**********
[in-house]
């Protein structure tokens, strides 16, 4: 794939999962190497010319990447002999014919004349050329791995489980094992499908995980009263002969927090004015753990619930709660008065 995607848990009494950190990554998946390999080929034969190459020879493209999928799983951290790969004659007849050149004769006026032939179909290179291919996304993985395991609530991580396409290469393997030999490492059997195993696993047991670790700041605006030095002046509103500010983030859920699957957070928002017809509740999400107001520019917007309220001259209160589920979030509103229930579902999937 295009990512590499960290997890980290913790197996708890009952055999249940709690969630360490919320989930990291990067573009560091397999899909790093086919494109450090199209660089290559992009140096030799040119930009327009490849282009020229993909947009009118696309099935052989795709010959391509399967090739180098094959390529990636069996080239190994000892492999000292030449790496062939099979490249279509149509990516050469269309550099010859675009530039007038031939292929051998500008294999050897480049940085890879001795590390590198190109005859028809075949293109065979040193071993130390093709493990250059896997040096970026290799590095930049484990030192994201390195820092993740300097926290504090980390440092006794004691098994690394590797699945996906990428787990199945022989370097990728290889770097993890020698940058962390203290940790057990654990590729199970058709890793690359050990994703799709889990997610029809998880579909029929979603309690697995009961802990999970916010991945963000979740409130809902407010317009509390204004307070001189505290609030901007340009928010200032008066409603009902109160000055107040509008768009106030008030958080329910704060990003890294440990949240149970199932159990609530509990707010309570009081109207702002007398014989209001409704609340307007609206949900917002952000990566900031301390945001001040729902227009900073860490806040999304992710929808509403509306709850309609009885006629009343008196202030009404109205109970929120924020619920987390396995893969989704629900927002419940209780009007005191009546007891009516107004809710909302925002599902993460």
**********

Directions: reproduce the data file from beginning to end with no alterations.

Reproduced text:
[in-house]
């Protein structure tokens, strides 16, 4: 794939999962190497010319990447002999014919004349050329791995489980094992499908995980009263002969927090004015753990619930709660008065 995607848990009494950190990554998946390999080929034969190459020879493209999928799983951290790969004659007849050149004769006026032939179909290179291919996304993985395991609530991580396409290469393997030999490492059997195993696993047991670790700041605006030095002046509103500010983030859920699957957070928002017809509740999400107001520019917007309220001259209160589920979030509103229930579902999937 295009990512590499960290997890980290913790197996708890009952055999249940709690969630360490919320989930990291990067573009560091397999899909790093086919494109450090199209660089290559992009140096030799040119930009327009490849282009020229993909947009009118696309099935052989795709010959391509399967090739180098094959390529990636069996080239190994000892492999000292030449790496062939099979490249279509149509990516050469269309550099010859675009530039007038031939292929051998500008294999050897480049940085890879001795590390590198190109005859028809075949293109065979040193071993130390093709493990250059896997040096970026290799590095930049484990030192994201390195820092993740300097926290504090980390440092006794004691098994690394590797699945996906990428787990199945022989370097990728290889770097993890020698940058962390203290940790057990654990590729199970058709890793690359050990994703799709889990997610029809998880579909029929979603309690697995009961802990999970916010991945963000979740409130809902407010317009509390204004307070001189505290609030901007340009928010200032008066409603009902109160000055107040509008768009106030008030958080329910704060990003890294440990949240149970199932159990609530509990707010309570009081109207702002007398014989209001409704609340307007609206949900917002952000990566900031301390945001001040729902227009900073860490806040999304992710929808509403509306709850309609009885006629009343008196202030009404109205109970929120924020619920987390396995893969989704629900927002419940209780009007005191009546007891009516107004809710909302925002599902993460």